Wool market not immune

Despite the resilience shown over previous weeks by the wool market in the face of the global impact and then the week shut-down of sales due to the cyberattack on the Talman system, this week it succumbed. The accumulated effect of increased volume as a result of the shut-down and the global uncertainty caused the market to record losses across the board.

The Eastern Market Indicator (EMI) lost 41 cents to close at 1,521 cents. The Australian dollar remained under pressure falling 1.6 cents to sit at its lowest level since early 2003 at the close of sales on Thursday at US$0.646. This pulled the EMI in US terms down 52 cents to 982 cents.

Apart from a two week period in September last year, this is the lowest the EMI has been in US$ terms since November 2016.

The Western Market Indicator was in line with the East, giving up 46 cents on the week to close at 1,616 cents, with W.A. brokers passing in 29.9% of the 11,511 bales offered..

There was an unwillingness by growers to sell, with AWEX reporting that while 43,500 bales were offered nationally, this was after 6.2% was withdrawn prior to sale. In the end, 32,466 bales were sold resulting in 25.5% being passed in.

Year to date 126,700 bales fewer have been offered, and 189,700 bales less sold to the trade. There have been 904,828 bales sold however, for a total value of $1,542 million, delivering an average per bale return to growers of $1,704 per bale across all types.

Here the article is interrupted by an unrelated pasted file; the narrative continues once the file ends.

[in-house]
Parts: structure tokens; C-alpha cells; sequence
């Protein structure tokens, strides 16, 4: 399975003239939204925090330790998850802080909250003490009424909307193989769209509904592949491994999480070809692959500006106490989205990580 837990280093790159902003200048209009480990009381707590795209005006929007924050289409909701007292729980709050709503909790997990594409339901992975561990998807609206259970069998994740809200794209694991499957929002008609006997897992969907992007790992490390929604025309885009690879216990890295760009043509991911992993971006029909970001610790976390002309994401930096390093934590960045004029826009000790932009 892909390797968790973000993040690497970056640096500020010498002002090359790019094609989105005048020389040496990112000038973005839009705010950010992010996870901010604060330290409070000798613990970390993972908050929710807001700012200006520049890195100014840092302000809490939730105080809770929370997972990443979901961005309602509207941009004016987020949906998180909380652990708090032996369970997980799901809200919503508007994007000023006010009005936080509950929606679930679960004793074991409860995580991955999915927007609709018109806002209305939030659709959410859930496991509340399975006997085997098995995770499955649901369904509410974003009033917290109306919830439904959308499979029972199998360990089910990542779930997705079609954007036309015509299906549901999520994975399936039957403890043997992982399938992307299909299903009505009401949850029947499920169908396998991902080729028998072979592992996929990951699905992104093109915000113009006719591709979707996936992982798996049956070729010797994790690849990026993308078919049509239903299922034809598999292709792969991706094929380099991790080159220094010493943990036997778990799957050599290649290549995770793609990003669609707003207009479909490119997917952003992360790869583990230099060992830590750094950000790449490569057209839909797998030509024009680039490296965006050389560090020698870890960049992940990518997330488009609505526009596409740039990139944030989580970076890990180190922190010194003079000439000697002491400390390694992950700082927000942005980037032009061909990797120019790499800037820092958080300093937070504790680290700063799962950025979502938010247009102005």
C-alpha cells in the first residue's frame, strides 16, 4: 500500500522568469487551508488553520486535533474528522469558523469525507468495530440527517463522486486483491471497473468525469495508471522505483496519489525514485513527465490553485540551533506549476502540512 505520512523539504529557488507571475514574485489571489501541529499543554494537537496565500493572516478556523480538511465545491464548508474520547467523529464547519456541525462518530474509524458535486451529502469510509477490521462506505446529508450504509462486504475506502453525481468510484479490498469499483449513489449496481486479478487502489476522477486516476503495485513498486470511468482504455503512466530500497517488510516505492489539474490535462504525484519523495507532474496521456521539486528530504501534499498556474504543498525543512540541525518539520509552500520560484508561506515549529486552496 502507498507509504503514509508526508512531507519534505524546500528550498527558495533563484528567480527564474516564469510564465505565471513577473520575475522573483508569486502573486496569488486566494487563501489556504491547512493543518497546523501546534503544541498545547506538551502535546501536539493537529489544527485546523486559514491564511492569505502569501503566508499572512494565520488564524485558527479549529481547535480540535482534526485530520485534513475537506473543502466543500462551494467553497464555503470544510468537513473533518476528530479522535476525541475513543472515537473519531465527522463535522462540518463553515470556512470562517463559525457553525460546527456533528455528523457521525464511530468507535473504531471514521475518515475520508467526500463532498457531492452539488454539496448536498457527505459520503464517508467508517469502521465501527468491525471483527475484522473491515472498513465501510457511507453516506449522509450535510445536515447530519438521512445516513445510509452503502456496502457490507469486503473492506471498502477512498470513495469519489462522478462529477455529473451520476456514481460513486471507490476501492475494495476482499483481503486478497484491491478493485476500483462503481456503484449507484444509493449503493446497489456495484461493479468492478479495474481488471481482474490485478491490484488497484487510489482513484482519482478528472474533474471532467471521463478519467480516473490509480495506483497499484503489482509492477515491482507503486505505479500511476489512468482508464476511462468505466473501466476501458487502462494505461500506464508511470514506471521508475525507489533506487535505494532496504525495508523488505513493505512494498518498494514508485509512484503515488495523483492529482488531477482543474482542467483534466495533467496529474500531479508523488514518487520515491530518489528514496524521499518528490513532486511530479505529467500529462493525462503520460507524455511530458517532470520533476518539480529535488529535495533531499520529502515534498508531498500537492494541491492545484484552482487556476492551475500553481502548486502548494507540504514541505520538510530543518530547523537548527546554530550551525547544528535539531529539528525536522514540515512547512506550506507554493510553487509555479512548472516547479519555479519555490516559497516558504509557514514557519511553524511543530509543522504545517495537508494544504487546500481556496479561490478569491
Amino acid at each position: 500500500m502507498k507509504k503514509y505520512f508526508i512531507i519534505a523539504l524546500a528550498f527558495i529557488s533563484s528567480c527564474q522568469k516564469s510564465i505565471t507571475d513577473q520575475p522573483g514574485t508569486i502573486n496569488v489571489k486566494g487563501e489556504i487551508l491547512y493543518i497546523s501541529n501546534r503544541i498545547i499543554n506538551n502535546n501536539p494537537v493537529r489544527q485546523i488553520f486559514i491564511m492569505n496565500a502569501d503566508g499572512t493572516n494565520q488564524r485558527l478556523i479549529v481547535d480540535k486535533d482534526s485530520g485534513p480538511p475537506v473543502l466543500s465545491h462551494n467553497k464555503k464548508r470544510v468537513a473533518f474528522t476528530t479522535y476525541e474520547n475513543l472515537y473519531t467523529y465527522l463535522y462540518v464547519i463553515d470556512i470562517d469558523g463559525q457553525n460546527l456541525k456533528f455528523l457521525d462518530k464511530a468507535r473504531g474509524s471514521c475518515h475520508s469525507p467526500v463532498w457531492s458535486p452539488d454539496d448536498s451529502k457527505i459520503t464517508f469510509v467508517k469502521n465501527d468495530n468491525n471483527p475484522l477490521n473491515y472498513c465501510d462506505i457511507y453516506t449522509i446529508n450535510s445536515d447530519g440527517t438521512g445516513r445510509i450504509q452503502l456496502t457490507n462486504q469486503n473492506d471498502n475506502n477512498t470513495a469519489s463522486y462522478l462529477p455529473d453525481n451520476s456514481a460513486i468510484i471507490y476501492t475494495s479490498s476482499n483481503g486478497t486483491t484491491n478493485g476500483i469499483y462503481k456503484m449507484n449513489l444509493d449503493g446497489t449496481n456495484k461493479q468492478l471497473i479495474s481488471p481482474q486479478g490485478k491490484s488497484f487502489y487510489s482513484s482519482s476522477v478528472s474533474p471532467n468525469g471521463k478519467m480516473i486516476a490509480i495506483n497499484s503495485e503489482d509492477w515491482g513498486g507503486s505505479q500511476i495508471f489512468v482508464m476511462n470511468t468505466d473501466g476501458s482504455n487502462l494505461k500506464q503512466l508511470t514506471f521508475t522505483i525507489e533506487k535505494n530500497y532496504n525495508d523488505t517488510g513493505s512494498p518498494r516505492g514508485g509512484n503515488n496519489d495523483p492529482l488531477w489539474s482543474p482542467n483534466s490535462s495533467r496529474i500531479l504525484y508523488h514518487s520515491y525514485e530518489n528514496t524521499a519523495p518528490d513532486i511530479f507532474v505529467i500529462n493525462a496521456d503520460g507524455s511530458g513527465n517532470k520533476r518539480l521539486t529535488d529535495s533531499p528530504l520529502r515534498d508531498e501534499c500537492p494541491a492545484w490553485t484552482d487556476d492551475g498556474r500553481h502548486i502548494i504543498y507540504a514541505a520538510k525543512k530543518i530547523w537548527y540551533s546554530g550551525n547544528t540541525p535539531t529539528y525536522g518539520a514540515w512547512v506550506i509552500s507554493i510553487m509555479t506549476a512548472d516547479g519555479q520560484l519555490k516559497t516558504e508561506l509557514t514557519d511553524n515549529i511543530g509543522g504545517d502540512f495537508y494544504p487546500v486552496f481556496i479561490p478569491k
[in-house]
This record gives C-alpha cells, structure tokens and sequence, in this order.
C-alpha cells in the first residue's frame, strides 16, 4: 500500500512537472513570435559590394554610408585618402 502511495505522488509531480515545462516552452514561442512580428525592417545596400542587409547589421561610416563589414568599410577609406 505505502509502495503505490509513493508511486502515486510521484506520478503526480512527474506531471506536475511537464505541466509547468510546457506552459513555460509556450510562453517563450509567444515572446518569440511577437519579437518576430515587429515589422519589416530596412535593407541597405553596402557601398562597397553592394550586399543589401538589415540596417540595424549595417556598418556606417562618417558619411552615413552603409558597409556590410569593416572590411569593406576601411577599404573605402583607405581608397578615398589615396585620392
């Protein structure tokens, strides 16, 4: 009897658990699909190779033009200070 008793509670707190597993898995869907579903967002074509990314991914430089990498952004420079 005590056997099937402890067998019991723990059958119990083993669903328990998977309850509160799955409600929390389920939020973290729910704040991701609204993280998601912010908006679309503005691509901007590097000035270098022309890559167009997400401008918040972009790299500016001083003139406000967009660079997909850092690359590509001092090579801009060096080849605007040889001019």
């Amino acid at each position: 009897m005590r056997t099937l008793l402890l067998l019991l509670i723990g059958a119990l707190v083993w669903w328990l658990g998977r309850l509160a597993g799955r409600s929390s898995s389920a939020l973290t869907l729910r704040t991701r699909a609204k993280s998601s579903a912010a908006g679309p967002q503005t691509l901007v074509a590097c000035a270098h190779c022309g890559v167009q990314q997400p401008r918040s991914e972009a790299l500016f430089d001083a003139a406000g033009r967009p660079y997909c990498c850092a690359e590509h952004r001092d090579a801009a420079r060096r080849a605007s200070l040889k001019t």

This week the total sales value was $49.93 million, or $1,538 per bale.

Crossbred types showed the only positive moves with modest gains in the 30 & 32 MPG’s; with a note that poorly prepared types found little support. The Cardings indicators again eased in all centres giving up 27 – 40 cents over the week.







The week ahead

Again the roster for next week is large with 50,237 bales rostered, with Melbourne selling over three days to accommodate the larger catalogue and all centres selling on Wednesday & Thursday.

It is unlikely that this volume will come to auction, as growers elect to hold wool out while the uncertainty persists.

Since the sales closed this week, the Au$ has weakened further, quoted at below US$0.63. despite a lack of confidence in predicting anything at the moment, the weaker Au$ and reluctant grower selling will be generally supportive, the question is will that be enough to stem the market decline?